Sen, key contributor to the Human Development Report, awarded U.S. Humanities Medal
Amartya Sen, the Nobel laureate in economics, and a seminal contributor to the first Human Development Reports and the Human Development Index, was awarded the prestigious U.S. National Humanities Medal by President Barack Obama on Monday night.
Obama said the Indian economist, currently a professor at Harvard University, was awarded the medal for “insights into the causes of poverty, famine and injustice.”
"By applying philosophical thinking to questions of policy, he has changed how standards of living are measured and increased our understanding of how to fight hunger," the citation read.
As of 1990, the human development concept was applied to a systematic study of global themes, as published in the yearly global Human Development Reports under the auspice of the United Nations Development Programme. The work of Sen and others provided the conceptual foundation for an alternative and broader human development approach, defined as a process of enlarging people’s choices and enhancing human capabilities (the range of things people can be and do) and freedoms. This process enables people to: live a long and healthy life, have access to knowledge and a decent standard of living, and participate in the life of their community and decisions affecting their lives.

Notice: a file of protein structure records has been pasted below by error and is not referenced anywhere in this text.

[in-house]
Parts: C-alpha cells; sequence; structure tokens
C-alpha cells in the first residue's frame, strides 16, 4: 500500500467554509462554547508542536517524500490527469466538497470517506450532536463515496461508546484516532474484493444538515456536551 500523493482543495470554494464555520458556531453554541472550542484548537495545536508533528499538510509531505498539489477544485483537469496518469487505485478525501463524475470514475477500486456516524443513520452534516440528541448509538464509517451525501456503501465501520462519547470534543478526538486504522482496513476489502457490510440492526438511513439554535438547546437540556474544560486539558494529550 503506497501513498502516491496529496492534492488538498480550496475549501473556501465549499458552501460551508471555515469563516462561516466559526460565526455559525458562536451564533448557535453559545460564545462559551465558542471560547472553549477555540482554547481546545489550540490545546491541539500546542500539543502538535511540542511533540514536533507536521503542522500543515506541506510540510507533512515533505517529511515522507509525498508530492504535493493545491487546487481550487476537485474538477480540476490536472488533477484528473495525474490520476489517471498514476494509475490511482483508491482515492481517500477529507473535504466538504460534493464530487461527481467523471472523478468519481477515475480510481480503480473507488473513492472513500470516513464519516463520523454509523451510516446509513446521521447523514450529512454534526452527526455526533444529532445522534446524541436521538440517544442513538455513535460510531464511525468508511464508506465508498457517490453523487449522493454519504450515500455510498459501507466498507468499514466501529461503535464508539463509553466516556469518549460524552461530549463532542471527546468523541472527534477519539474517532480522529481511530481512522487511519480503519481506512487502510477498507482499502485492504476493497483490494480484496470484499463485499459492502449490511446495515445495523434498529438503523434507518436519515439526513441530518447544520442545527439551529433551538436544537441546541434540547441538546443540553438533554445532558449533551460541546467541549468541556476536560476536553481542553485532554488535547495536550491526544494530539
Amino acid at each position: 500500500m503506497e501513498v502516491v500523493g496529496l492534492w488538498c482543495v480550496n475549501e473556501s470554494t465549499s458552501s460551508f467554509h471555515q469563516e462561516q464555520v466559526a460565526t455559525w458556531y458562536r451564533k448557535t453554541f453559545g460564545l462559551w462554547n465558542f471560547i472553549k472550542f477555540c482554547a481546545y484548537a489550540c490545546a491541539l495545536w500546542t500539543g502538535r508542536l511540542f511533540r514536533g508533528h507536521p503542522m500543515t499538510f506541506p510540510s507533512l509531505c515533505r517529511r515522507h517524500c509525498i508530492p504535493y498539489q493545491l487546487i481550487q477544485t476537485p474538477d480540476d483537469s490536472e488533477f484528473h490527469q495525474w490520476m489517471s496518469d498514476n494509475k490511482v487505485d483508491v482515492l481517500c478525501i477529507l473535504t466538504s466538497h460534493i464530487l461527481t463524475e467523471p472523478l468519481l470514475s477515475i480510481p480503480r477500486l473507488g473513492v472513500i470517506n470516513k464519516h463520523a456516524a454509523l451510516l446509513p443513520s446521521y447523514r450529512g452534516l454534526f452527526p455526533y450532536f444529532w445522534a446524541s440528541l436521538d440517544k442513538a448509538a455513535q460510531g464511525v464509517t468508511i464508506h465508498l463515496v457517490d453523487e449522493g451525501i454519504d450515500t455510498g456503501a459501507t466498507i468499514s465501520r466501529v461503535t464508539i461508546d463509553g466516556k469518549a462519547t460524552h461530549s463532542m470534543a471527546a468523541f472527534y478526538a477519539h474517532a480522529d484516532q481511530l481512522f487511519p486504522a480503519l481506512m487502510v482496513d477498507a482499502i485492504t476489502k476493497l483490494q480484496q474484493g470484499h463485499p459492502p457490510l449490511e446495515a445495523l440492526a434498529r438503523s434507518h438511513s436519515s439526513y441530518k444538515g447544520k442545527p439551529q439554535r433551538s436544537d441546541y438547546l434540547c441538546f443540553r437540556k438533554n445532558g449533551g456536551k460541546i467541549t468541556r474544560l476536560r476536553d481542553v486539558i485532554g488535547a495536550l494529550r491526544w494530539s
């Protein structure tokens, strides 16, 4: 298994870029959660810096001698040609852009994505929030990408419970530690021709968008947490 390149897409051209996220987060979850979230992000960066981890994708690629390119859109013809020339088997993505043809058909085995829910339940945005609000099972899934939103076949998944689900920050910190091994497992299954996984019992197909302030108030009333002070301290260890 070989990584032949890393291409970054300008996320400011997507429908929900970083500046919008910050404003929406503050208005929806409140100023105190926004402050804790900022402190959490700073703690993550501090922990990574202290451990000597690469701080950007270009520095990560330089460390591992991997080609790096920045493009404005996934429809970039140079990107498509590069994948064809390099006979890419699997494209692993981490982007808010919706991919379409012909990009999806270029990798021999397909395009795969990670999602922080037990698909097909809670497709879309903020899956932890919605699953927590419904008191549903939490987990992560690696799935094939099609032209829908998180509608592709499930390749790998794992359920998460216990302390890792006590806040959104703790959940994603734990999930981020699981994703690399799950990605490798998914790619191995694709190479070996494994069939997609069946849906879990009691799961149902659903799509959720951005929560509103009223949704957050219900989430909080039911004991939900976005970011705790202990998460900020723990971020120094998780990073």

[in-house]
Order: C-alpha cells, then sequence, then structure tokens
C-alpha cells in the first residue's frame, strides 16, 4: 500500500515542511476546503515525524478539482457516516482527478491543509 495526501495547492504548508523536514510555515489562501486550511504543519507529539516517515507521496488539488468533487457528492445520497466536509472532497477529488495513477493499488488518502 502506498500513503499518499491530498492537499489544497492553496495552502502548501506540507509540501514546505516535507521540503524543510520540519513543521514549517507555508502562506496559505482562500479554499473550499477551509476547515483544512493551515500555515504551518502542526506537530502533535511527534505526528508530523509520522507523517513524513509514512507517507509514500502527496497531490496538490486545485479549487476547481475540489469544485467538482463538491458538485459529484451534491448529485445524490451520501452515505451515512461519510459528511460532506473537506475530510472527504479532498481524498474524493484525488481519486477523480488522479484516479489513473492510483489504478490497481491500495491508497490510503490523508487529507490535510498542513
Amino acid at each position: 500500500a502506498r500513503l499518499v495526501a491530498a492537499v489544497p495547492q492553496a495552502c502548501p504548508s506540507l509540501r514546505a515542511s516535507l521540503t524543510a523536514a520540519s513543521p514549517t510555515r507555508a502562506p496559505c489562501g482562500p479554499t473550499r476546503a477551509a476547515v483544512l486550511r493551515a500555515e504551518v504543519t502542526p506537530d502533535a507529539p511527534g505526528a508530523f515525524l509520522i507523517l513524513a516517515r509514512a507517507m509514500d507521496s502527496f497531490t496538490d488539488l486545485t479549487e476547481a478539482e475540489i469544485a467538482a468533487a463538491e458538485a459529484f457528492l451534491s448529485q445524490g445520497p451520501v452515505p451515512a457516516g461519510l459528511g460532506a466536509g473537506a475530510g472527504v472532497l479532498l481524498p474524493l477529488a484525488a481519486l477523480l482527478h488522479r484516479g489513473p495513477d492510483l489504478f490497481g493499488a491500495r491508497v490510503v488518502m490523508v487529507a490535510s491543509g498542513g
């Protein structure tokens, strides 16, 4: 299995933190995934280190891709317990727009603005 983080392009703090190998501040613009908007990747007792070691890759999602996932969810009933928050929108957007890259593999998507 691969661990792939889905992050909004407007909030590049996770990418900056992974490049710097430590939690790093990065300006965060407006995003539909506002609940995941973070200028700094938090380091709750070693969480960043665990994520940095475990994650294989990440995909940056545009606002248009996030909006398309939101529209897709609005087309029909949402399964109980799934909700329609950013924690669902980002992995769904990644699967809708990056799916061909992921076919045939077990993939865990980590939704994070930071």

Sen spoke with UNDP about the origins of the HDI and his collaboration with the Report’s founder, Mahbub ul Haq, on the occasion of the Report’s 20th anniversary in 2010.
“The first real debate we had was about the Human Development Index, which I ultimately helped him devise. I was very opposed to it originally. I didn’t really want it. I didn’t want one number, because one number would have the feature of simplifying everything so much.”